wisnoskij (1206448) | about 2 years ago | (#42446773)

That is a decent price, but even $5 is really on the high end when you are talking about sitting in a $5 chair in a big concrete box for 2 hours watching a screen only like 10 times bigger than what many people have a home nowadays. Even without factoring in the profits from snacks and candy a business model should be maintainable on like $1 a viewing.

Re:Better idea (-1)

Anonymous Coward | about 2 years ago | (#42446797)

[...] watching a screen only like 10 times bigger than what many people have a home nowadays.

Emphasis mine. Many people have a quite small home, then.

Re:Better idea (0)

Anonymous Coward | about 2 years ago | (#42446879)

That is a decent price, but even $5 is really on the high end when you are talking about sitting in a $5 chair in a big concrete box for 2 hours watching a screen only like 10 times bigger than what many people have a home nowadays. Even without factoring in the profits from snacks and candy a business model should be maintainable on like $1 a viewing.

$1? Are you troll? Or just a moron?
No doubt $20 a person is to much but if you are going to engage in hyperbole please use the proper markup tags.

Re:Better idea (1)

Anonymous Coward | about 2 years ago | (#42446973)

You have absolutely no idea how expensive it is to run a physical business.

Re:Better idea (0)

Anonymous Coward | about 2 years ago | (#42447009)

Your wrong. This all depends on how the theater owners get the films. If they pay per viewer and are charged $5-$10 a head then charging $1 probably won't work. Even if you figure a profit of $10 per person (unlikely) most of that is going to someone else.

Re:Better idea (5, Interesting)

Anubis IV (1279820) | about 2 years ago | (#42447015)

Similarly, I just went to go see The Hobbit earlier today with a coworker (my supervisor, in fact...we skipped out of work early since he wanted to see it), and it was $4 for each of us. To say the least, the theater was packed, despite the fact that our college town is virtually empty while everyone is gone for the holidays. Mind you, this isn't some trashy theater in a seedy part of town either. It's a standard Cinemark in a good location with all of the usual amenities you'd see in an urban center (digital projectors, 3D, XD, and whatever other marketing terms they've invented since I last looked). I think the reason our prices are so low is because our area has around 200,000 people, 50,000 of whom are fickle college students that will go to whichever theater is cheapest, and there's a Premiere theater just down the street that has shown a willingness to closely match the prices Cinemark posts up.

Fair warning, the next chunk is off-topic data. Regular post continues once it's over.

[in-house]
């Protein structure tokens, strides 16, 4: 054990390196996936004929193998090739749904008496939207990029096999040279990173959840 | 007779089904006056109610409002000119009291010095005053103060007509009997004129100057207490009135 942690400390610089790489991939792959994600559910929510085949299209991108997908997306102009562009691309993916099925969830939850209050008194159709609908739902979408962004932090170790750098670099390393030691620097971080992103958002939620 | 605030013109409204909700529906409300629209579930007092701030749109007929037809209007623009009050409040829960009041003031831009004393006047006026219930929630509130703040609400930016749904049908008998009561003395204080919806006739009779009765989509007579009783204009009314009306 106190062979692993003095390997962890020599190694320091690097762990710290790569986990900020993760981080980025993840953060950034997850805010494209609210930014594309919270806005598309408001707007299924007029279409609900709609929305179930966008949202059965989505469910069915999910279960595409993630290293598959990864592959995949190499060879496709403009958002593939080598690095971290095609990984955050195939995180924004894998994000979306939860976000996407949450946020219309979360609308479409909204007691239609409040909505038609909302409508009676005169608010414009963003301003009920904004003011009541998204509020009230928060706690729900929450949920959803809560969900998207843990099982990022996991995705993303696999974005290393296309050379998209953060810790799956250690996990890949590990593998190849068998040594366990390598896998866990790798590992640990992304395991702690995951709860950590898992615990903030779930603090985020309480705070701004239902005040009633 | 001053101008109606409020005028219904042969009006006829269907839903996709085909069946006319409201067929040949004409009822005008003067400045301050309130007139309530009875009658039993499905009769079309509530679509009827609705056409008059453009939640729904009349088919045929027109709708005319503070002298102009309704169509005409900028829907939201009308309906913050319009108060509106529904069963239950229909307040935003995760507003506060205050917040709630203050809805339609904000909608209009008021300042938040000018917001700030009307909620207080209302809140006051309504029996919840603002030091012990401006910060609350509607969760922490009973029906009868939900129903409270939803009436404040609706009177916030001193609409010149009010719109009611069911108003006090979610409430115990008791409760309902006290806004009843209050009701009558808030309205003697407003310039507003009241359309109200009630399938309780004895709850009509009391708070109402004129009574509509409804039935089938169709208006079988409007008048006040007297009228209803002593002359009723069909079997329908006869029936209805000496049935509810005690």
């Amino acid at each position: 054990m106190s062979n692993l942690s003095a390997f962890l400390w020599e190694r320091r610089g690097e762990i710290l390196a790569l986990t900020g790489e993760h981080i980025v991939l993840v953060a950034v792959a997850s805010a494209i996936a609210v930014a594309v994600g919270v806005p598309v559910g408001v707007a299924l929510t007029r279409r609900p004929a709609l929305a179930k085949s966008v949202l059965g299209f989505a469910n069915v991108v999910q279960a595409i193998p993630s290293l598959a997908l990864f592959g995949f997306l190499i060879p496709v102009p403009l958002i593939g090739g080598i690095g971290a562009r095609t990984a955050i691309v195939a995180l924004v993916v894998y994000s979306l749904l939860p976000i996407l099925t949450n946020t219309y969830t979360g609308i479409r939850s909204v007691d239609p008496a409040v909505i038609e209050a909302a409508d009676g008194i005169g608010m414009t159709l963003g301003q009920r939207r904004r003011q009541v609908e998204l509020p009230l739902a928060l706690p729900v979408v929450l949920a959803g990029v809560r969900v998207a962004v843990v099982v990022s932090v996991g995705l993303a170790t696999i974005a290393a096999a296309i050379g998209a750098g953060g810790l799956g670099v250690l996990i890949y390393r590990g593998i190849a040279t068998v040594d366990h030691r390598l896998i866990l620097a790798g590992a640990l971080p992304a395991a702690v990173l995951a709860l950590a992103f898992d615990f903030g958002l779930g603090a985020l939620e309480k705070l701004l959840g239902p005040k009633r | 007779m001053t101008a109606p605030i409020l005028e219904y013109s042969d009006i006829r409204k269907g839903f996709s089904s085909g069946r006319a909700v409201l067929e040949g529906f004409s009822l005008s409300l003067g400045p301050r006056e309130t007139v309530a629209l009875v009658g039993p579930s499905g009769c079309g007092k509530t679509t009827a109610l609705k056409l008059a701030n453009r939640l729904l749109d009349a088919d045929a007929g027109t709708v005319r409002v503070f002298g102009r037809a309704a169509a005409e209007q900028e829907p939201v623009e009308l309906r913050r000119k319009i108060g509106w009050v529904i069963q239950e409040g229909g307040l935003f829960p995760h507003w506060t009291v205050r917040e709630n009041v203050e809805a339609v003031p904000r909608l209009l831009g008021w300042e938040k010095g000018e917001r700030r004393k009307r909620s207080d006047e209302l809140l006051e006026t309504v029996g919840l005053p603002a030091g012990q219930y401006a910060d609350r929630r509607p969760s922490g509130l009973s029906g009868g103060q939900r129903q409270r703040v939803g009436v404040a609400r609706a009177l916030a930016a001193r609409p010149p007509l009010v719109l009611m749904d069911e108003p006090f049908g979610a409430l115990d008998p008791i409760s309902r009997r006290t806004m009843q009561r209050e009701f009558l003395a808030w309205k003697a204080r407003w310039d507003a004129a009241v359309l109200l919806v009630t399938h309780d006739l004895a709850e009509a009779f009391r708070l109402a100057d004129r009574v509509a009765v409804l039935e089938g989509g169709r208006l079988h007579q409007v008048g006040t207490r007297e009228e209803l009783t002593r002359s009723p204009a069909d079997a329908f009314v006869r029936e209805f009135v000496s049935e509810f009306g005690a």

I've always heard that the concession stand is where the money is at in a theater, and if that's true, I don't know why they're not dropping prices on tickets to get more butts in seats. As it is, higher ticket prices just encourage people to spend more time and money at home with their own entertainment setup.

Re:Better idea (1)

muphin (842524) | about 2 years ago | (#42446747)

I agree, i refuse to go to the movies cause its so expensive, i would consider going if it was $10 a ticket...
the subscription model seems very good , even have family packages...
if it was $20/mo i would go more often (or say $49.90 for 2 adults and 2 kids), considering when you have kids they also want food, the sales would boost (although $50/mo does start to feel steep per month... even if you miss a few months).

Re:Better idea (1)

Mitsoid (837831) | about 2 years ago | (#42446979)

However, a subscription model is also a good counter to this quantity-over-quality price strategy they have...

They can pump out as much crappy movies as they want and the viewers can choose to watch it or not... but compared to a traditional model you only need to see 2 or 3 movies to 'break even'

Re:Better idea (1)

Kjella (173770) | about 2 years ago | (#42447033)

Where I live in Australia it costs around $17 per adult to see a movie at the cinema. The last movie I went to had around 8 people watching it. If they charged $5 per adult I bet there would have been a lot more people watching that movie

But if they'd make any money on it would very much depend on whether the cinema is charged per viewer or per showing of the movie and I suspect it's the former. It'd be very hard to make individual deals depending on the "willingness to pay" in that particular town, most likely they're charged as much as other cinemas who may have an audience more willing to pay. In my experience the smaller, regional cinemas are at least as expensive as the big city cinemas, even though rural salaries are typically lower.